The term ad hoc can convey a lack of rigor, for example one of the synonyms is to improvise.

Are there synonyms that do not convey this lack of rigor? For example, 'ad hoc' is used to refer to reviewers of scientific manuscripts; the Journal of Immunology states

AD HOC REVIEWERS: The Journal of Immunology would like to thank the many scientists who reviewed manuscripts in a conscientious and objective manner. The continued high quality of The JI depends upon the dedicated service of all of these individuals.`

Here is an example of a use that I would like to replace 'ad hoc' with a word that does not have casual connotations:

When I want a particular type of widget, I go to the store and get one. If the particular widget that I need is unavailable, I create one ad hoc.

closed as not constructive by FumbleFingers, James Waldby - jwpat7, simchona, Barrie England, kiamlaluno Nov 19 '11 at 15:26

As it currently stands, this question is not a good fit for our Q&A format. We expect answers to be supported by facts, references, or expertise, but this question will likely solicit debate, arguments, polling, or extended discussion. If you feel that this question can be improved and possibly reopened, visit the help center for guidance. If this question can be reworded to fit the rules in the help center, please edit the question.

  • 3
    Can you give a little more context? Like maybe a sentence where this new word would fit logically? What are the features of ad hoc that you want to keep? Have you looked up synonyms already for 'ad hoc' (and if so, what are they and why don't they work)? – Mitch Nov 18 '11 at 22:09
  • 7
    Ad hoc simply means "for this" — an ad hoc solution is one that is cobbled together for expediency to meet a particular need at a particular time. It is not expected to be durable, robust, or elegant. It is not the product of exhaustive research or rigorous (your word) application of principles. It sounds as if you're looking for an entirely different word, not a synonym of ad hoc. – Robusto Nov 18 '11 at 22:17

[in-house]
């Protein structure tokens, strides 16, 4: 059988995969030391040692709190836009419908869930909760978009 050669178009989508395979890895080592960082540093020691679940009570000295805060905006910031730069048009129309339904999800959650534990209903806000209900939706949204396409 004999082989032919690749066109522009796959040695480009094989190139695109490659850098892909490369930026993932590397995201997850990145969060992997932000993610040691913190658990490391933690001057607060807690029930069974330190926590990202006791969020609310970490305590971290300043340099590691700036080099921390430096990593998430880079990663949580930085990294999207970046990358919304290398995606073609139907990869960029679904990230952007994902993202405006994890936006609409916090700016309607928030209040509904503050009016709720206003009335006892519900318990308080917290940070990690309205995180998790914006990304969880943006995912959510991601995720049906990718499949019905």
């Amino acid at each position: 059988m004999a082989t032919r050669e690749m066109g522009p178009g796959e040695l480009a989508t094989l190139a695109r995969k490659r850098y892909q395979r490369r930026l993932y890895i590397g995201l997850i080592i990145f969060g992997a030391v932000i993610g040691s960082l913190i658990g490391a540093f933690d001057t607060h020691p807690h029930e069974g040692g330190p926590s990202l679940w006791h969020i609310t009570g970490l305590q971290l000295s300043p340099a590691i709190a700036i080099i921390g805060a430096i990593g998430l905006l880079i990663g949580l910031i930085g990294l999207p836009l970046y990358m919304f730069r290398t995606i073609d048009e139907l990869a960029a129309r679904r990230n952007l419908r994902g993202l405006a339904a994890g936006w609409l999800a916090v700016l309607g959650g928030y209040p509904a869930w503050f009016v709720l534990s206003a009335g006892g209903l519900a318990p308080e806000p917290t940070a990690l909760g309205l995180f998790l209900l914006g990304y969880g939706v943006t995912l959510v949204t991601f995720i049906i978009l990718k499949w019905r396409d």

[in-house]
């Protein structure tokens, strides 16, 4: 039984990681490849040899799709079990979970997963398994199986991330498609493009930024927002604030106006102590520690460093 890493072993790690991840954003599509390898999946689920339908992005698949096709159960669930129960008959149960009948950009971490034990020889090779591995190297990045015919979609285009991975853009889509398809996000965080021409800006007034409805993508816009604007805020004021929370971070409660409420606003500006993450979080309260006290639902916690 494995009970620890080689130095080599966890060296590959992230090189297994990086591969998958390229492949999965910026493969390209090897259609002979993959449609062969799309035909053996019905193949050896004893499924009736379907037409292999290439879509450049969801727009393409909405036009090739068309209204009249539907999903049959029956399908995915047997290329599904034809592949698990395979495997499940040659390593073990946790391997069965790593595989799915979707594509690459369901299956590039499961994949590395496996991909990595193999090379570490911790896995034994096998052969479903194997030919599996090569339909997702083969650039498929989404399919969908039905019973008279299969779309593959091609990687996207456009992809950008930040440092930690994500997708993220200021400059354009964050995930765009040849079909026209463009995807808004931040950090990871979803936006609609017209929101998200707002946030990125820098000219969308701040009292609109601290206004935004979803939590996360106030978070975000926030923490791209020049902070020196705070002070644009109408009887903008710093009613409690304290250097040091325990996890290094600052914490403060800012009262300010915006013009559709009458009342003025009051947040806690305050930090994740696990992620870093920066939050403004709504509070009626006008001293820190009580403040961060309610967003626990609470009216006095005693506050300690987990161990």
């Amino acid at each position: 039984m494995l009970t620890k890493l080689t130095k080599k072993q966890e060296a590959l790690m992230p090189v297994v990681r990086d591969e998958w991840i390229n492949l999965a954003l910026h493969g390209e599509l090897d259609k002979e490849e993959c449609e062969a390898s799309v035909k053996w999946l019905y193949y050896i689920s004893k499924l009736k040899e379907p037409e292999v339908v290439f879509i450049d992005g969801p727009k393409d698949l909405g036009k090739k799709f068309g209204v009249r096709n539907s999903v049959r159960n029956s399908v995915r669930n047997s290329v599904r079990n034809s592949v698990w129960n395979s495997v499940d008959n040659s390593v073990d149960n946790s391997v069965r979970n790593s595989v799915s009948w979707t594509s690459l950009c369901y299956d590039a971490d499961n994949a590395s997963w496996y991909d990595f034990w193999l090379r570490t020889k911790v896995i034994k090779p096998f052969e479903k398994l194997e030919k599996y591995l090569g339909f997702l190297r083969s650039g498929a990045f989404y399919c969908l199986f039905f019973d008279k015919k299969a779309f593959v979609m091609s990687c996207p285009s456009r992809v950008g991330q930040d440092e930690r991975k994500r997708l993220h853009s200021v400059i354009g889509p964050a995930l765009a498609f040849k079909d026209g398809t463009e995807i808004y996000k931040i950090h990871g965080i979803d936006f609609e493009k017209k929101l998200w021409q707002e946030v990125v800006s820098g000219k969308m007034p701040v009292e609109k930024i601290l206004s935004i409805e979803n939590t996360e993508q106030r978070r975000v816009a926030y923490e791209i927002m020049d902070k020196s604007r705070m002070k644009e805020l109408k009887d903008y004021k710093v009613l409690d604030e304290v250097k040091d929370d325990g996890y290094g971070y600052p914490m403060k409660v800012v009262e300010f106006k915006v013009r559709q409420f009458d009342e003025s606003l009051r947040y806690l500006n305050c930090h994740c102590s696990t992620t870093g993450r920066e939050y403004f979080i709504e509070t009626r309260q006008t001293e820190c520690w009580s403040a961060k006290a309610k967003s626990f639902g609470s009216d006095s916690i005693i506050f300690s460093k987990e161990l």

• Seat-of-the-pants comes to mind for me as one possible solution to your question. For example, "the President successfully runs this non-profit organization by the seat of her pants," can simultaneously convey both rigor (effectiveness) and improvising (a lack of planning). – Randolf Richardson Nov 19 '11 at 0:12
  • In lack of any further explanation from OP, I'm voting to close this question as "not constructive". Although not exactly concommitant, ad-hoc and lacking rigor are so closely bound up it's impossible to see what OP wants to express here. – FumbleFingers Nov 19 '11 at 1:10
  • 1
    @Randolf Richardson: Rigour has quite a few meanings, but "effectiveness" isn't one of them. Probably what OP intends are senses 4 and 5 strictness in judgment or conduct; logical validity or accuracy. – FumbleFingers Nov 19 '11 at 1:15

Ad Hoc means, literally, "for this". It is used to signify that something was done for a special purpose, without general application. So an ad hoc committee would be disbanded after serving its purpose, rather than sticking around and doing the same job over and over. An ad hoc reviewer is someone who reviews an article but is not normally doing that job, and is only doing it on a temporary basis or to provide a specific expertise. There is no implication of inferiority or makeshiftness to this usage of the word.

An ad hoc technical solution is one that was specially designed for a certain purpose. It might be makeshift and improvised, or it might be strictly single-purpose. Consider your example sentence:

When I want a particular type of widget, I go to the store and get one. If the particular widget that I need is unavailable, I create one ad hoc.

In this sentence, the widget is obviously created for your particular device. If this widget is not meant to be used on any other device, it is ad hoc. If it is makeshift, it is ad hoc. However, if you want to avoid the potential for confusion as to the reliability of your widget, you could just leave out the word ad hoc altogether.

When I want a particular type of widget, I go to the store and get one. If the particular widget that I need is unavailable, I create one.

Or, you can create one specifically, or specially, for your purpose:

... I create one specifically for this purpose.


None of "one-off", "bespoke", "custom", or "made to order" are exact synonyms to my mind, but they all convey a (potentially) one-of-a-kind, for this need nature.

Nor do any require "rigor" per se, but "bespoke" implies a degree of skill or craftsmanship, and "custom" and "made to order" leave room for it as well.


"Made to measure" is another related term for something custom and well-made. It implies quality, craft and a perfect fit for your needs.

Not the answer you're looking for? Browse other questions tagged or ask your own question.